Rail corridors to become habitat for Honeyeaters

Rail corridors to become habitat for Honeyeaters

Disused rail corridors are being transformed into habitat for the critically endangered Regent-Honeyeater and other native animals in the Hunter Region.

 John Holland Rail (on Behalf of Transport NSW), the Taronga Conservation Society and the Hunter Valley Partnership of the Great Eastern Ranges have come together in the project with local schools.

Merriwa Central and Sandy Hallow Primary Schools got together to kick-off the program with educational activities and planting. These two schools sit at either end of the disused corridor and have local ties to the project. The hope was to get kids involved in protecting their local environment, and to take pride in the project.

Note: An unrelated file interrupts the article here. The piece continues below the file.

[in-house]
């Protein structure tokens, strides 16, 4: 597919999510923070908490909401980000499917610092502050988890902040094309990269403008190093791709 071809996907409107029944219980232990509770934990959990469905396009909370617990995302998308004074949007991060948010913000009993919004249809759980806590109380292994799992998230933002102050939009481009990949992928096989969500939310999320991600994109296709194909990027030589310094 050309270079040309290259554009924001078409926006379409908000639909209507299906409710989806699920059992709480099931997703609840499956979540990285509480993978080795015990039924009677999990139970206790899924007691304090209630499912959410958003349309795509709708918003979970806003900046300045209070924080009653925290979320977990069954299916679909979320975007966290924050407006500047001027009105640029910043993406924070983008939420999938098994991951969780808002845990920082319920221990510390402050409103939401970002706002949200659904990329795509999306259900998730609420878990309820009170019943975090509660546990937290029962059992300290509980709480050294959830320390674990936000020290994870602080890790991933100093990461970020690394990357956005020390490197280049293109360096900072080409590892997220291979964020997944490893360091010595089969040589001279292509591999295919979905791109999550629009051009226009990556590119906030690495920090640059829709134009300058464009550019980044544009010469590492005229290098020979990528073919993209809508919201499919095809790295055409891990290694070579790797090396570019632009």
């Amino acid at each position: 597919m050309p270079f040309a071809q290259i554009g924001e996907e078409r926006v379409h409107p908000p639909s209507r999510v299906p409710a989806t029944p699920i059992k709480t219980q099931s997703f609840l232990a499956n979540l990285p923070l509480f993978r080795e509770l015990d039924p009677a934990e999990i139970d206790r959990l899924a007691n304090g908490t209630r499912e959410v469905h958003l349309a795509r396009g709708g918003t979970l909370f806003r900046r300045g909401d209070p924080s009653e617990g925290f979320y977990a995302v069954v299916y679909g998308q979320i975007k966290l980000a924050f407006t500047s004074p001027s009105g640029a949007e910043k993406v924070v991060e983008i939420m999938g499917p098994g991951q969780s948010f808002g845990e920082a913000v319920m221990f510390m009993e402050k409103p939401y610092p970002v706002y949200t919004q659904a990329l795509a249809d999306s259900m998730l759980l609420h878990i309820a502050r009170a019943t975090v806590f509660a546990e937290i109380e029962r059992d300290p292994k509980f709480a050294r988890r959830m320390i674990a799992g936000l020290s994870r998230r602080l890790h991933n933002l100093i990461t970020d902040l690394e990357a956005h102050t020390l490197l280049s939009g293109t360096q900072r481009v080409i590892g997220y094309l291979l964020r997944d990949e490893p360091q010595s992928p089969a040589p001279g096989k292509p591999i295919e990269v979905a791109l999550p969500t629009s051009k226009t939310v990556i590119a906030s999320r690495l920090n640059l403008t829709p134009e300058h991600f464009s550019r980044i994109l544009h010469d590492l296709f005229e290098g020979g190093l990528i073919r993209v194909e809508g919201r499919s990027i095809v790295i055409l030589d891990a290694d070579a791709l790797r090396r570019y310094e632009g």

Taronga’s Zoomobile even paid a visit so the students could get up close with Aussie animals including an Echidna, Ring-tailed Possum and a Shingleback Lizard.  There was also a great opportunity for Year 5 and 6 students to create their own environmental action plans, which were presented to their schools and the community.

A two hectare area is set for the restoration and there are plans for 2100 woodland plant species to be planted to improve the habitat for Australian wildlife.

The corridor is between Goulburn River National Park and the Manobalai Nature Reserve, west of Muswellbrook, opening up movement for wildlife.

The Great Eastern Ranges are unique, being one of three areas along the eastern seaboard that extend ecosystems inland so enabling movement in all directions through those corridors which is vital for native animals.